Broadly speaking, there have been two very large labor stories this year. The first is, “I have been forced into unemployment due to the pandemic, and I am scared.” And the second is, “I have been forced to continue working during the pandemic, and I am scared.” America’s labor reporters spent most of our year writing variations of these stories, in each company and in each industry and in each city. Those stories continue to this day. The federal government left working people utterly forsaken. They did not create a national wage replacement system to pay people to stay home, as many European nations did. OSHA was asleep on the job, uninterested in workplace safety related to coronavirus.
Like every other social movement in the U.S. this year, the compounding crises of 2020 proved a catalyzing force for the labor movement, compelling essential and frontline workers to join picket lines to ensure basic protections and increased pay as they continue to face disproportionate risks and increasingly perilous working conditions amid the COVID-19 pandemic. But essential workers weren’t the only sector on strike this year: Prisoners and tenants across the country also withheld their labor and rent to fight for their fundamental human right to life and housing. Building momentum after major strike waves in 2018 and 2019, 2020 has cemented the strike’s resurgence as a crucial tactic for workers and organizers not only in the U.S. but around the world.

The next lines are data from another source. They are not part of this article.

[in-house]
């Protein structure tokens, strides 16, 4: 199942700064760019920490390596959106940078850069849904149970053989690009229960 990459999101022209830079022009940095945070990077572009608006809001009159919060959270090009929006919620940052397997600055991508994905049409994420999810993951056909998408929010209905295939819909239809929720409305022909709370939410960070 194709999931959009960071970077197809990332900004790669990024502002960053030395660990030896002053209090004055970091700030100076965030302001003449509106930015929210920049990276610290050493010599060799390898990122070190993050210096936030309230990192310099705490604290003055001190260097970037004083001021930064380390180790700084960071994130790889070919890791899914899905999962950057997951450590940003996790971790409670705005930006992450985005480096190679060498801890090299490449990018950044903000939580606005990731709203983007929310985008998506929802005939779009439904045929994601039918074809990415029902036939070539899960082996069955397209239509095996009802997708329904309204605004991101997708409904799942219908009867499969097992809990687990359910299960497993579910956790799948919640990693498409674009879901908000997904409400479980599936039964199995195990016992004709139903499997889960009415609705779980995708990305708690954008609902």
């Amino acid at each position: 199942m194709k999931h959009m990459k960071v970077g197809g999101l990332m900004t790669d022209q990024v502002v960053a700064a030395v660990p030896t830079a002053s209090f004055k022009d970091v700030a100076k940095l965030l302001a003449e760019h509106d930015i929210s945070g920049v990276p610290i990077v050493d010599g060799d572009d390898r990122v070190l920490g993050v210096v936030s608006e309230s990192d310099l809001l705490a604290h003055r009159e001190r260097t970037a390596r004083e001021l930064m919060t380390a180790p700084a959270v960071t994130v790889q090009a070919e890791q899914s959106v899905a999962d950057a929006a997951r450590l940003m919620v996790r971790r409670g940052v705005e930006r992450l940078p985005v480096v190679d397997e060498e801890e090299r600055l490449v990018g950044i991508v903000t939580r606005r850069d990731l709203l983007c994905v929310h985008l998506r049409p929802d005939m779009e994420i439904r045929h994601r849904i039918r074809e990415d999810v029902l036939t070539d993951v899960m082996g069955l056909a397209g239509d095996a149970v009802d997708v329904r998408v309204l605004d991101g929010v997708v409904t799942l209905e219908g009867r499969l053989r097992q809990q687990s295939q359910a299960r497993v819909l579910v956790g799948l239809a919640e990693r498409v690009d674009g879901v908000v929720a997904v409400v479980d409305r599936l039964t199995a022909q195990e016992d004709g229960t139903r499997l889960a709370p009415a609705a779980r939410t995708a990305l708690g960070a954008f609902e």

The American Federation of Labor and Congress of Industrial Organizations (AFL-CIO) Solidarity Center has a long history of working hand in glove with the U.S. government in undermining democracy and left labor movements throughout the world. The center emphasizes it has shifted away from these Cold War tactics in recent years. But newly obtained documents show that the Solidarity Center has worked closely with the US to undermine the Venezuelan government in the recent past. Across much of the world, the American Federation of Labor and Congress of Industrial Organizations (AFL-CIO) acted as an international arm of U.S. foreign policy, both before and during the Cold War. In doing so, the AFL-CIO sought to undermine left-leaning and communist groups, labor unions, and governments — with little concern for democracy and often with no compunction about using or supporting brutal violence — in Italy and France in the 1940s, Guatemala in the 1950s, Brazil in the 1960s, Chile in the 1970s, and many other countries.